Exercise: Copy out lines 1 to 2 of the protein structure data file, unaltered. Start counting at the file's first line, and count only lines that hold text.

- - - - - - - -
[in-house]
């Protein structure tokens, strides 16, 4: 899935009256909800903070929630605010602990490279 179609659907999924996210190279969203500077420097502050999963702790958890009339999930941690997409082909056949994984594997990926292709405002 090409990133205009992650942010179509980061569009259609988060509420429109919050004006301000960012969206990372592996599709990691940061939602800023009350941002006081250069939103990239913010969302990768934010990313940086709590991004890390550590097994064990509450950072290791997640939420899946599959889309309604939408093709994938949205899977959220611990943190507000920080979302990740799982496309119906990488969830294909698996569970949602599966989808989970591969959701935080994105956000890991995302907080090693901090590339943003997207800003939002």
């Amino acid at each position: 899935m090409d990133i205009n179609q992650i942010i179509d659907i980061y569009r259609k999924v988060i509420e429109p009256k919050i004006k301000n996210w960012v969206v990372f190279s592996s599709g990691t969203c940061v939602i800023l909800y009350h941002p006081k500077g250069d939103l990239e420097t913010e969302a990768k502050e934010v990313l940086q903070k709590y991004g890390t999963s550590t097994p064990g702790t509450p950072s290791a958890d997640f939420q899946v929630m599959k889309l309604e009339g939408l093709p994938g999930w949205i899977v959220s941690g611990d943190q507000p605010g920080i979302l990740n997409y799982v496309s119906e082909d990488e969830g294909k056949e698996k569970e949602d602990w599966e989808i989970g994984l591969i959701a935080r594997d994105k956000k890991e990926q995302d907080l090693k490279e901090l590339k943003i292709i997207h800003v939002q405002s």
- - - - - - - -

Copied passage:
[in-house]
């Protein structure tokens, strides 16, 4: 899935009256909800903070929630605010602990490279 179609659907999924996210190279969203500077420097502050999963702790958890009339999930941690997409082909056949994984594997990926292709405002 090409990133205009992650942010179509980061569009259609988060509420429109919050004006301000960012969206990372592996599709990691940061939602800023009350941002006081250069939103990239913010969302990768934010990313940086709590991004890390550590097994064990509450950072290791997640939420899946599959889309309604939408093709994938949205899977959220611990943190507000920080979302990740799982496309119906990488969830294909698996569970949602599966989808989970591969959701935080994105956000890991995302907080090693901090590339943003997207800003939002």